We set off from Cochrane and (I know this is probably getting quite boring, but it’s true) the drive was spectacular, although this time the weather was a mixture of sometimes torrential rain (making the incredibly narrow tracks and sheer drops even more fun) and brilliant sunshine. We were rewarded with some fantastic rainbows. I lost count of how many waterfalls cascaded down the mountains by our side, and the vegetation looked almost tropical at times, and somewhat alpine at others.



Halfway we reached the ferry section, and waited in the heat of the little café (nescafe coffee and powdered milk…) for the boat to arrive. When it did, it disgorged four Argentinian bikers and a local couple who all piled into the café to warm up and dry their gloves. We exchanged stories and warnings about particular sections of road.

Backing the van onto the small ferry was somewhat nervewracking, as the guy in charge insisted I watch him rather than my mirrors. He knew what he was doing, but instinctively I wanted to look in my mirrors….. and kept getting shouted at in Spanish.  Anyway, we got aboard without incident, and went up to the tiny cabin for the half hour crossing. A young American couple who had driven down from the States with their dog were also on board, as well as an Argentinian couple with a camper, and a couple of local families. The ferry is free as it is seen as simply part of the highway, and runs twice a day out of high season and four times a day in ‘summer’ (Nov-Mar).

The section after the ferry wound through steep sided mountains with dozens of waterfalls.  The autumnal colours were more pronounced here (I guess we are heading into colder territory) and some of the reds and yellows on the mountainsides were really beautiful. Often, we’d go round a bend and gasp at the view, but I couldn’t stop on such steep and narrow roads. Not that it would really have mattered, there was very little traffic. We listened to a BBC podcast series, which seemed incongruous with its references to social media and various British scandals, as we meandered up and down the mountain trails. Patagonia is a great antidote for worries about Brexit, politics, corruption and the general parlous state of the world. I was too focussed staying on the road to worry about anything else.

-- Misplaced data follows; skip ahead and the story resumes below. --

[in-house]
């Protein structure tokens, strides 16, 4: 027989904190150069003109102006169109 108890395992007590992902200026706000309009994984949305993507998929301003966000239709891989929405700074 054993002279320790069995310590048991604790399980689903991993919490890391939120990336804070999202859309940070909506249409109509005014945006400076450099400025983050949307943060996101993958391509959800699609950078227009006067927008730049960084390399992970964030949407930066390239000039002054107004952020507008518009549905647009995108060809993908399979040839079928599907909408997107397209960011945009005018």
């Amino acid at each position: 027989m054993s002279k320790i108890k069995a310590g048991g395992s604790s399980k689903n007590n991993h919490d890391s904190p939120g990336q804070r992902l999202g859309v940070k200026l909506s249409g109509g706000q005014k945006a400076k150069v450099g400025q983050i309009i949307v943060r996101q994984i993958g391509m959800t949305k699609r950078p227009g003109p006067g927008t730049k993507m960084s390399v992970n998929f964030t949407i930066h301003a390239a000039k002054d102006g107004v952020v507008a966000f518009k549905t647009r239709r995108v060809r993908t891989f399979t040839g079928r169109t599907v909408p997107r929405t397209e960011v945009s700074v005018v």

The ‘road’ now was genuinely single track – this part of the Carretera Austral was only constructed in 2000 – and while there were few vehicles, it was always a shock when we met one. There are two ways of approaching this kind of track – go slowly and cautiously at all times, assuming you might meet someone round every bend (my approach), or go fast and assume there’s no one round the bend and take evasive action when necessary (locals). One reason for my caution is that the sides of the track fall away very steeply – sometimes down a mountain or into a lake, often simply a metre or so down the gravel – and with our top-heavy vehicle I don’t fancy our chances of staying upright in a quick swerve off the road. Quite often, the track was simply a line of gravel dumped on top of wetlands or up the side of a mountain.

We averaged about 40 km/hour, but eventually made it to Villa o Higgins, which seems a quiet little place, literally at the end of the road – a population of 600, supposedly, though I don’t know where they all are.